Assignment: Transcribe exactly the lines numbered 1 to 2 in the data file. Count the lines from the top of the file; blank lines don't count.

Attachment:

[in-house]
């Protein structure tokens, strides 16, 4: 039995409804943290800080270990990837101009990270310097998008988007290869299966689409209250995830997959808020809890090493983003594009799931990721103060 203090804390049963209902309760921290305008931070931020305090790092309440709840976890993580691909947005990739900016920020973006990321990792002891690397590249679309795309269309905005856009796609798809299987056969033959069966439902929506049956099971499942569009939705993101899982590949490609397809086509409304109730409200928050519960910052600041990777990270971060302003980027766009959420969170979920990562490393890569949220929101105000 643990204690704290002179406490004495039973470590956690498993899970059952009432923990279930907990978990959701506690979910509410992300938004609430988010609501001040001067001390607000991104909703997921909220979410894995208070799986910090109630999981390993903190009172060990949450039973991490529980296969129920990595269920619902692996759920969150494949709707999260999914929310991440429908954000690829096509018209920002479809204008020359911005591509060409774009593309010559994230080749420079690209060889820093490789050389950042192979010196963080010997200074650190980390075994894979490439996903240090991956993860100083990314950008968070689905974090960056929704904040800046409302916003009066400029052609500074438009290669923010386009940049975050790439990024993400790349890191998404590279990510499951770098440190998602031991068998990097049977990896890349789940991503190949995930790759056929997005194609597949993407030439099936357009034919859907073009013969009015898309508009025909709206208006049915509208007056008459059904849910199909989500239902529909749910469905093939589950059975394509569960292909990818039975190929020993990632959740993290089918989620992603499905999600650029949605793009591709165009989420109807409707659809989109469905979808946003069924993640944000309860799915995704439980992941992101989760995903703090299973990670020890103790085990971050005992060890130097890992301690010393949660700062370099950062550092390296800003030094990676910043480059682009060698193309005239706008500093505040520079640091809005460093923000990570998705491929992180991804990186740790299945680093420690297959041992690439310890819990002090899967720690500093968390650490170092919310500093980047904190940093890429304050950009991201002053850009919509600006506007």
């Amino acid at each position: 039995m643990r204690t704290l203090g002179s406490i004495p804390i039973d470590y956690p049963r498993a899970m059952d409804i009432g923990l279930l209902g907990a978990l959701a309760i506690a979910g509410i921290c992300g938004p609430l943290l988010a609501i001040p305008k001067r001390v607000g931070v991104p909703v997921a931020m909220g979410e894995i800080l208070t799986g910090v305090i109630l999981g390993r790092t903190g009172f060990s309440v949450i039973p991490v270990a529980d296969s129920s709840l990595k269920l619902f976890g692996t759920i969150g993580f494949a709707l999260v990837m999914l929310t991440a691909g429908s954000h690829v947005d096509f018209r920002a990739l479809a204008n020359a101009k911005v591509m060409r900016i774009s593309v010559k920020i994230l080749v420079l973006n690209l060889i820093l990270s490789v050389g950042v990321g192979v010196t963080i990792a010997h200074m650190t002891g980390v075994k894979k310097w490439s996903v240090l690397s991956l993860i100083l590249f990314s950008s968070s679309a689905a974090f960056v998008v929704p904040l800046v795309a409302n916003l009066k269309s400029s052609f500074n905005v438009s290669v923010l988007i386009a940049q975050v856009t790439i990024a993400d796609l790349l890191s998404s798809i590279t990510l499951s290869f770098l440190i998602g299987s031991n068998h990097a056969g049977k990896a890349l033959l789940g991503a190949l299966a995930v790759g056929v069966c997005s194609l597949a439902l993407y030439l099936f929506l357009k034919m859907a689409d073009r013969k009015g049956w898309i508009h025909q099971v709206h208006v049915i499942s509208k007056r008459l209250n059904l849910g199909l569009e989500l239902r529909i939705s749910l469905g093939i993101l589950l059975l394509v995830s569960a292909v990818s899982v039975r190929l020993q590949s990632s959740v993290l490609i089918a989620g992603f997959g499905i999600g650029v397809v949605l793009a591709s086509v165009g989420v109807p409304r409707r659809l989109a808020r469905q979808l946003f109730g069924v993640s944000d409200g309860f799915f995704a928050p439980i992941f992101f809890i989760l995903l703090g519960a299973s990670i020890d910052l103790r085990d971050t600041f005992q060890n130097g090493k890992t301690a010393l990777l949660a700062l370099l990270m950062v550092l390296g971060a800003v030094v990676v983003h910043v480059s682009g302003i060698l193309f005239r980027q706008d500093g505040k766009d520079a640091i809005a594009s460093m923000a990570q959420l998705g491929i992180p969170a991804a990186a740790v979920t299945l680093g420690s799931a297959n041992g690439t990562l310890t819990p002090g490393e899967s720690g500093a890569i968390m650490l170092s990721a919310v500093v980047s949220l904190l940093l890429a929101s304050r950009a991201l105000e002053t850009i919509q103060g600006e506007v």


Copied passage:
[in-house]
């Protein structure tokens, strides 16, 4: 039995409804943290800080270990990837101009990270310097998008988007290869299966689409209250995830997959808020809890090493983003594009799931990721103060 203090804390049963209902309760921290305008931070931020305090790092309440709840976890993580691909947005990739900016920020973006990321990792002891690397590249679309795309269309905005856009796609798809299987056969033959069966439902929506049956099971499942569009939705993101899982590949490609397809086509409304109730409200928050519960910052600041990777990270971060302003980027766009959420969170979920990562490393890569949220929101105000 643990204690704290002179406490004495039973470590956690498993899970059952009432923990279930907990978990959701506690979910509410992300938004609430988010609501001040001067001390607000991104909703997921909220979410894995208070799986910090109630999981390993903190009172060990949450039973991490529980296969129920990595269920619902692996759920969150494949709707999260999914929310991440429908954000690829096509018209920002479809204008020359911005591509060409774009593309010559994230080749420079690209060889820093490789050389950042192979010196963080010997200074650190980390075994894979490439996903240090991956993860100083990314950008968070689905974090960056929704904040800046409302916003009066400029052609500074438009290669923010386009940049975050790439990024993400790349890191998404590279990510499951770098440190998602031991068998990097049977990896890349789940991503190949995930790759056929997005194609597949993407030439099936357009034919859907073009013969009015898309508009025909709206208006049915509208007056008459059904849910199909989500239902529909749910469905093939589950059975394509569960292909990818039975190929020993990632959740993290089918989620992603499905999600650029949605793009591709165009989420109807409707659809989109469905979808946003069924993640944000309860799915995704439980992941992101989760995903703090299973990670020890103790085990971050005992060890130097890992301690010393949660700062370099950062550092390296800003030094990676910043480059682009060698193309005239706008500093505040520079640091809005460093923000990570998705491929992180991804990186740790299945680093420690297959041992690439310890819990002090899967720690500093968390650490170092919310500093980047904190940093890429304050950009991201002053850009919509600006506007």